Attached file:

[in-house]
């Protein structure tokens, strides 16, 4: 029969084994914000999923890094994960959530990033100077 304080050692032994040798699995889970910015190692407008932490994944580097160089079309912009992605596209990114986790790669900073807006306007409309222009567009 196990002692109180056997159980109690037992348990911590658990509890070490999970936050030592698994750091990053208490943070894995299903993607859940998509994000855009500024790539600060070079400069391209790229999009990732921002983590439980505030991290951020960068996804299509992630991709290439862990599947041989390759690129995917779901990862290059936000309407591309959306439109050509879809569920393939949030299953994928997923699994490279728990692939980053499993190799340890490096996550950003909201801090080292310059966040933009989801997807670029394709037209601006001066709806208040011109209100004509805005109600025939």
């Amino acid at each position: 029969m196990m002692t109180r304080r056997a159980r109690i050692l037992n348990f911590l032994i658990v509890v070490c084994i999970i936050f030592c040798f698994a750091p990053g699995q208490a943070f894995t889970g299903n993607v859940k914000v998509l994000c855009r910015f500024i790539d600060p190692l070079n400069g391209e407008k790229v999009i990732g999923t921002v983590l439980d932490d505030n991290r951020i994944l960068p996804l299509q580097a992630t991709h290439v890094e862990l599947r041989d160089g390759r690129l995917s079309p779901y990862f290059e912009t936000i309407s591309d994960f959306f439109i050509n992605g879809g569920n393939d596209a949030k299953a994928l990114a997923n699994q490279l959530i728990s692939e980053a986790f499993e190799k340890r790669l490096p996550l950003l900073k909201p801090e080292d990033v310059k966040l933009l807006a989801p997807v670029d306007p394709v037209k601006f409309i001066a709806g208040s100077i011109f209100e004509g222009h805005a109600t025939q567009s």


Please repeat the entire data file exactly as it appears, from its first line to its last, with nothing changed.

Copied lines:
[in-house]
């Protein structure tokens, strides 16, 4: 029969084994914000999923890094994960959530990033100077 304080050692032994040798699995889970910015190692407008932490994944580097160089079309912009992605596209990114986790790669900073807006306007409309222009567009 196990002692109180056997159980109690037992348990911590658990509890070490999970936050030592698994750091990053208490943070894995299903993607859940998509994000855009500024790539600060070079400069391209790229999009990732921002983590439980505030991290951020960068996804299509992630991709290439862990599947041989390759690129995917779901990862290059936000309407591309959306439109050509879809569920393939949030299953994928997923699994490279728990692939980053499993190799340890490096996550950003909201801090080292310059966040933009989801997807670029394709037209601006001066709806208040011109209100004509805005109600025939």
């Amino acid at each position: 029969m196990m002692t109180r304080r056997a159980r109690i050692l037992n348990f911590l032994i658990v509890v070490c084994i999970i936050f030592c040798f698994a750091p990053g699995q208490a943070f894995t889970g299903n993607v859940k914000v998509l994000c855009r910015f500024i790539d600060p190692l070079n400069g391209e407008k790229v999009i990732g999923t921002v983590l439980d932490d505030n991290r951020i994944l960068p996804l299509q580097a992630t991709h290439v890094e862990l599947r041989d160089g390759r690129l995917s079309p779901y990862f290059e912009t936000i309407s591309d994960f959306f439109i050509n992605g879809g569920n393939d596209a949030k299953a994928l990114a997923n699994q490279l959530i728990s692939e980053a986790f499993e190799k340890r790669l490096p996550l950003l900073k909201p801090e080292d990033v310059k966040l933009l807006a989801p997807v670029d306007p394709v037209k601006f409309i001066a709806g208040s100077i011109f209100e004509g222009h805005a109600t025939q567009s």